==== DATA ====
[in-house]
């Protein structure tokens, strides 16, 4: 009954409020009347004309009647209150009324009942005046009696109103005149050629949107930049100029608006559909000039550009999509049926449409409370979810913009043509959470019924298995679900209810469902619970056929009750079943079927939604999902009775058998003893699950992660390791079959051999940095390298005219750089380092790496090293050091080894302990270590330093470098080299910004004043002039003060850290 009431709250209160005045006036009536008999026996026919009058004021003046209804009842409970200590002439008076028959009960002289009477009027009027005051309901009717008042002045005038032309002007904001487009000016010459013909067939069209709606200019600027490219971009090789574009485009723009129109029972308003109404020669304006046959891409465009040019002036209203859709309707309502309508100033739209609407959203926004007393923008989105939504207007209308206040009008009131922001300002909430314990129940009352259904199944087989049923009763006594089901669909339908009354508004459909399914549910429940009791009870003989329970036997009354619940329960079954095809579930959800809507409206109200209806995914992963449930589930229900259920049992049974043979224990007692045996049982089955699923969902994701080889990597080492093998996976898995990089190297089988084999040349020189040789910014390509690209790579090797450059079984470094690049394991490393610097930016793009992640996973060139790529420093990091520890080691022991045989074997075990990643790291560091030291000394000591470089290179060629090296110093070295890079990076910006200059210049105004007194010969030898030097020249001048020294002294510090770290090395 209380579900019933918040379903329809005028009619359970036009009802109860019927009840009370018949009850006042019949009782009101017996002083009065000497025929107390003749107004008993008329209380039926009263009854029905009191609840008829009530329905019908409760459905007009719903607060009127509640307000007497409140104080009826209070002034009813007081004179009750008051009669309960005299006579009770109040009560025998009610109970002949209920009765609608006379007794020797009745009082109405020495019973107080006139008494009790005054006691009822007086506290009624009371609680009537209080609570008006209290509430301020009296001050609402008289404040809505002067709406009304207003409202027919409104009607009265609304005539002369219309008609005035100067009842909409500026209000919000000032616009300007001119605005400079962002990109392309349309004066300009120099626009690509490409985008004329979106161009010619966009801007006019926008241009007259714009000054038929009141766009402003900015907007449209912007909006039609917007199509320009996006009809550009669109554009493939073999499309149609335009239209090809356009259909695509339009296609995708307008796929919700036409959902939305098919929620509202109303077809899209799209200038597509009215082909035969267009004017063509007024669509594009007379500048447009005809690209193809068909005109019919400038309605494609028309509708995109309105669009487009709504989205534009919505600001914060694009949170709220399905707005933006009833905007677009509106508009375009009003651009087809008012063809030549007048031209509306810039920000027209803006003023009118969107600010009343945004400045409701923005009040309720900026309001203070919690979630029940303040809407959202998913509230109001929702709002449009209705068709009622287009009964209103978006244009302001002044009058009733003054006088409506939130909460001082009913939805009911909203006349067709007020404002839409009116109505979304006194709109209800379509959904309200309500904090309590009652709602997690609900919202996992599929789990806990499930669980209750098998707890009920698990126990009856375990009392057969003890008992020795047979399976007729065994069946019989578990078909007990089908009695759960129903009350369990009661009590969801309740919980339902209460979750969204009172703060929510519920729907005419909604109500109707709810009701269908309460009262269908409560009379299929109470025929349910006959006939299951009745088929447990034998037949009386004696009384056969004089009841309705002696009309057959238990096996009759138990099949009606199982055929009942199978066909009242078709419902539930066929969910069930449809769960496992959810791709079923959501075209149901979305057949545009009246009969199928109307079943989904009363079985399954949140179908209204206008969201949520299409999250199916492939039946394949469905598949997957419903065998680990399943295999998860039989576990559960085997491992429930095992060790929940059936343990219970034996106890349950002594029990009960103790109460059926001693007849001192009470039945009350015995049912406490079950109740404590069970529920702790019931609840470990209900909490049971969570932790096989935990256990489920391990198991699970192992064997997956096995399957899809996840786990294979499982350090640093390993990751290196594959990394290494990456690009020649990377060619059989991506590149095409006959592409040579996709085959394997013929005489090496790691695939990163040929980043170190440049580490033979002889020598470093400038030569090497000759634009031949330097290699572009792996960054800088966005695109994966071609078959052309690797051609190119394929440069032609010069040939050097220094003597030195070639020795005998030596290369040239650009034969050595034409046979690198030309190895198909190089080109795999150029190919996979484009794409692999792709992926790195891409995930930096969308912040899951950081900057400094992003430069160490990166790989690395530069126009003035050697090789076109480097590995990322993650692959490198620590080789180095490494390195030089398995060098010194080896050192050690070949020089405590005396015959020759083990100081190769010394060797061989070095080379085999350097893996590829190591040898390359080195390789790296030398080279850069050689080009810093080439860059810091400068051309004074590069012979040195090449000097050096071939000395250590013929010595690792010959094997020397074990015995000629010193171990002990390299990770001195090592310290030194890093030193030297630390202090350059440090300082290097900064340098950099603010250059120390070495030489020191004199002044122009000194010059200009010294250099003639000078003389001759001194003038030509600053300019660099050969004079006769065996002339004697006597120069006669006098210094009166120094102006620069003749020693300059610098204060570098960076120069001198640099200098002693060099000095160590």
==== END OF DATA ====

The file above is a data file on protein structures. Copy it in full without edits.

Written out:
[in-house]
């Protein structure tokens, strides 16, 4: 009954409020009347004309009647209150009324009942005046009696109103005149050629949107930049100029608006559909000039550009999509049926449409409370979810913009043509959470019924298995679900209810469902619970056929009750079943079927939604999902009775058998003893699950992660390791079959051999940095390298005219750089380092790496090293050091080894302990270590330093470098080299910004004043002039003060850290 009431709250209160005045006036009536008999026996026919009058004021003046209804009842409970200590002439008076028959009960002289009477009027009027005051309901009717008042002045005038032309002007904001487009000016010459013909067939069209709606200019600027490219971009090789574009485009723009129109029972308003109404020669304006046959891409465009040019002036209203859709309707309502309508100033739209609407959203926004007393923008989105939504207007209308206040009008009131922001300002909430314990129940009352259904199944087989049923009763006594089901669909339908009354508004459909399914549910429940009791009870003989329970036997009354619940329960079954095809579930959800809507409206109200209806995914992963449930589930229900259920049992049974043979224990007692045996049982089955699923969902994701080889990597080492093998996976898995990089190297089988084999040349020189040789910014390509690209790579090797450059079984470094690049394991490393610097930016793009992640996973060139790529420093990091520890080691022991045989074997075990990643790291560091030291000394000591470089290179060629090296110093070295890079990076910006200059210049105004007194010969030898030097020249001048020294002294510090770290090395 209380579900019933918040379903329809005028009619359970036009009802109860019927009840009370018949009850006042019949009782009101017996002083009065000497025929107390003749107004008993008329209380039926009263009854029905009191609840008829009530329905019908409760459905007009719903607060009127509640307000007497409140104080009826209070002034009813007081004179009750008051009669309960005299006579009770109040009560025998009610109970002949209920009765609608006379007794020797009745009082109405020495019973107080006139008494009790005054006691009822007086506290009624009371609680009537209080609570008006209290509430301020009296001050609402008289404040809505002067709406009304207003409202027919409104009607009265609304005539002369219309008609005035100067009842909409500026209000919000000032616009300007001119605005400079962002990109392309349309004066300009120099626009690509490409985008004329979106161009010619966009801007006019926008241009007259714009000054038929009141766009402003900015907007449209912007909006039609917007199509320009996006009809550009669109554009493939073999499309149609335009239209090809356009259909695509339009296609995708307008796929919700036409959902939305098919929620509202109303077809899209799209200038597509009215082909035969267009004017063509007024669509594009007379500048447009005809690209193809068909005109019919400038309605494609028309509708995109309105669009487009709504989205534009919505600001914060694009949170709220399905707005933006009833905007677009509106508009375009009003651009087809008012063809030549007048031209509306810039920000027209803006003023009118969107600010009343945004400045409701923005009040309720900026309001203070919690979630029940303040809407959202998913509230109001929702709002449009209705068709009622287009009964209103978006244009302001002044009058009733003054006088409506939130909460001082009913939805009911909203006349067709007020404002839409009116109505979304006194709109209800379509959904309200309500904090309590009652709602997690609900919202996992599929789990806990499930669980209750098998707890009920698990126990009856375990009392057969003890008992020795047979399976007729065994069946019989578990078909007990089908009695759960129903009350369990009661009590969801309740919980339902209460979750969204009172703060929510519920729907005419909604109500109707709810009701269908309460009262269908409560009379299929109470025929349910006959006939299951009745088929447990034998037949009386004696009384056969004089009841309705002696009309057959238990096996009759138990099949009606199982055929009942199978066909009242078709419902539930066929969910069930449809769960496992959810791709079923959501075209149901979305057949545009009246009969199928109307079943989904009363079985399954949140179908209204206008969201949520299409999250199916492939039946394949469905598949997957419903065998680990399943295999998860039989576990559960085997491992429930095992060790929940059936343990219970034996106890349950002594029990009960103790109460059926001693007849001192009470039945009350015995049912406490079950109740404590069970529920702790019931609840470990209900909490049971969570932790096989935990256990489920391990198991699970192992064997997956096995399957899809996840786990294979499982350090640093390993990751290196594959990394290494990456690009020649990377060619059989991506590149095409006959592409040579996709085959394997013929005489090496790691695939990163040929980043170190440049580490033979002889020598470093400038030569090497000759634009031949330097290699572009792996960054800088966005695109994966071609078959052309690797051609190119394929440069032609010069040939050097220094003597030195070639020795005998030596290369040239650009034969050595034409046979690198030309190895198909190089080109795999150029190919996979484009794409692999792709992926790195891409995930930096969308912040899951950081900057400094992003430069160490990166790989690395530069126009003035050697090789076109480097590995990322993650692959490198620590080789180095490494390195030089398995060098010194080896050192050690070949020089405590005396015959020759083990100081190769010394060797061989070095080379085999350097893996590829190591040898390359080195390789790296030398080279850069050689080009810093080439860059810091400068051309004074590069012979040195090449000097050096071939000395250590013929010595690792010959094997020397074990015995000629010193171990002990390299990770001195090592310290030194890093030193030297630390202090350059440090300082290097900064340098950099603010250059120390070495030489020191004199002044122009000194010059200009010294250099003639000078003389001759001194003038030509600053300019660099050969004079006769065996002339004697006597120069006669006098210094009166120094102006620069003749020693300059610098204060570098960076120069001198640099200098002693060099000095160590």